will check whether loan protection insurance was taken out when agreeing a loan repayable in instalments or a credit facility. If not, the heirs must continue the repayments or reimburse the outstanding balance in one go.
If the deceased had guaranteed any loans, the guarantee will be transferred to the heirs. If the borrower does not fulfil his or her obligations, the heirs will have to assume the obligations of the deceased under the guarantee.
- Life insurance: Any life insurance shall be settled in favour of the beneficiaries stated in the policy. If there is no named or identifiable beneficiary, the estate will be the beneficiary.
- Household insurance: A new policy must be taken out on behalf of one of the heirs to ensure uninterrupted protection of the real-estate assets while awaiting a decision on what is to be done with them. The other heirs are automatically co-insured. If the deceased was a joint insurance policyholder, there will be no need to take out a new policy, as the insurance will remain in effect in the name of the holder. The premium payment direct debit would simply need to be amended, if necessary.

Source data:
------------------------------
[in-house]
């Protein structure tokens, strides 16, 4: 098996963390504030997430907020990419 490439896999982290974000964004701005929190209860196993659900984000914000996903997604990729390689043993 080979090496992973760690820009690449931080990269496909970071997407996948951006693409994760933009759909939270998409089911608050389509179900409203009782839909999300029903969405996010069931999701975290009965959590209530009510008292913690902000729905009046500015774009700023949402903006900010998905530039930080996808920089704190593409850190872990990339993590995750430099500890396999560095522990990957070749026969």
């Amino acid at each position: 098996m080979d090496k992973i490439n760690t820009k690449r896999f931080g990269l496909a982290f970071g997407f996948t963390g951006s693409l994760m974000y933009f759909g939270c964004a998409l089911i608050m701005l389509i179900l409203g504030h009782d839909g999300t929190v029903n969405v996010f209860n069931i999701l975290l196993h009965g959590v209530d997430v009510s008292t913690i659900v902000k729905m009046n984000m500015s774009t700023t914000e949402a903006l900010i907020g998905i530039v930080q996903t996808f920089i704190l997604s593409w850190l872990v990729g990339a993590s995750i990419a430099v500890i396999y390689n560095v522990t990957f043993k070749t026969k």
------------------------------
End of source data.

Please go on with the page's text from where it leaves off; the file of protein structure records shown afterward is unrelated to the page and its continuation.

- Motor or family insurance: Depending on the situation, the policy is continued in the name of the surviving spouse, a new one would be taken out, or the policy would terminate.
A meeting with the Private Banking Centre
is recommended to see if the investment plans and objectives and the investor profile of the deceased match those of the surviving spouse or other heirs. If certain investments are to be realised, their sale must be planned carefully, as a number of factors can have a major effect on the outcome, including timing and the supply on the financial market.
D. How can your Private Banking Centre help you to reorganise your finances?
After losing a spouse, there comes a time when you have to face a series of very specific questions relating to the family home, the couple's accounts, payment of a pension and so on.
For any questions relating to accounts, investments and insurance policies, your private banker can help you every step of the way with whatever changes are needed. Do not hesitate to contact your Private Banking Centre with any questions you may have on the different options available to you.